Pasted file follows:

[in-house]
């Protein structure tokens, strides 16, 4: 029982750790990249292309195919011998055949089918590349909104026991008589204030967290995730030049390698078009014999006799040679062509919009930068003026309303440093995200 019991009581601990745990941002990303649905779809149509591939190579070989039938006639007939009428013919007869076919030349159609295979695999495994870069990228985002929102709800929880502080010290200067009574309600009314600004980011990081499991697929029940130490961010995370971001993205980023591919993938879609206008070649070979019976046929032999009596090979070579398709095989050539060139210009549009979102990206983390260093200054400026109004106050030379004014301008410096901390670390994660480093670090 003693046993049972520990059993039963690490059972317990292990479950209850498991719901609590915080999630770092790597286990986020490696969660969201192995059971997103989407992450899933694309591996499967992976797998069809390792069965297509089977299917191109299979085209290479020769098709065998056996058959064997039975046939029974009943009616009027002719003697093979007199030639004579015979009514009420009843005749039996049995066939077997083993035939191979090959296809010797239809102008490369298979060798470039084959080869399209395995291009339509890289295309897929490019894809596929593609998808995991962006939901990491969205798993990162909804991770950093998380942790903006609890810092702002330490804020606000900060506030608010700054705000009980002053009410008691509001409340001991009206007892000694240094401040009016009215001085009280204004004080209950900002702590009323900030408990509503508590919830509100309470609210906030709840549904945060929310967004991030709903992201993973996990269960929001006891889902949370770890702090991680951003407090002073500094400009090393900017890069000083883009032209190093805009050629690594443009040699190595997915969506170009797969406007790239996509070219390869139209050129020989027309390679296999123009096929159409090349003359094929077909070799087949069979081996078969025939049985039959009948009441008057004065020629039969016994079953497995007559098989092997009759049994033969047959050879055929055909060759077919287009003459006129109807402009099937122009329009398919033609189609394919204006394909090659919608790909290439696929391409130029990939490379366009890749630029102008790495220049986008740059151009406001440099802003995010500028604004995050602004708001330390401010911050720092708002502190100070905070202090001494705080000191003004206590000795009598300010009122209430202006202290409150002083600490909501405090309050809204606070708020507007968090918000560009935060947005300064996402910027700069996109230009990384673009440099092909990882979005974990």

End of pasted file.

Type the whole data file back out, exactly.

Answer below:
[in-house]
């Protein structure tokens, strides 16, 4: 029982750790990249292309195919011998055949089918590349909104026991008589204030967290995730030049390698078009014999006799040679062509919009930068003026309303440093995200 019991009581601990745990941002990303649905779809149509591939190579070989039938006639007939009428013919007869076919030349159609295979695999495994870069990228985002929102709800929880502080010290200067009574309600009314600004980011990081499991697929029940130490961010995370971001993205980023591919993938879609206008070649070979019976046929032999009596090979070579398709095989050539060139210009549009979102990206983390260093200054400026109004106050030379004014301008410096901390670390994660480093670090 003693046993049972520990059993039963690490059972317990292990479950209850498991719901609590915080999630770092790597286990986020490696969660969201192995059971997103989407992450899933694309591996499967992976797998069809390792069965297509089977299917191109299979085209290479020769098709065998056996058959064997039975046939029974009943009616009027002719003697093979007199030639004579015979009514009420009843005749039996049995066939077997083993035939191979090959296809010797239809102008490369298979060798470039084959080869399209395995291009339509890289295309897929490019894809596929593609998808995991962006939901990491969205798993990162909804991770950093998380942790903006609890810092702002330490804020606000900060506030608010700054705000009980002053009410008691509001409340001991009206007892000694240094401040009016009215001085009280204004004080209950900002702590009323900030408990509503508590919830509100309470609210906030709840549904945060929310967004991030709903992201993973996990269960929001006891889902949370770890702090991680951003407090002073500094400009090393900017890069000083883009032209190093805009050629690594443009040699190595997915969506170009797969406007790239996509070219390869139209050129020989027309390679296999123009096929159409090349003359094929077909070799087949069979081996078969025939049985039959009948009441008057004065020629039969016994079953497995007559098989092997009759049994033969047959050879055929055909060759077919287009003459006129109807402009099937122009329009398919033609189609394919204006394909090659919608790909290439696929391409130029990939490379366009890749630029102008790495220049986008740059151009406001440099802003995010500028604004995050602004708001330390401010911050720092708002502190100070905070202090001494705080000191003004206590000795009598300010009122209430202006202290409150002083600490909501405090309050809204606070708020507007968090918000560009935060947005300064996402910027700069996109230009990384673009440099092909990882979005974990």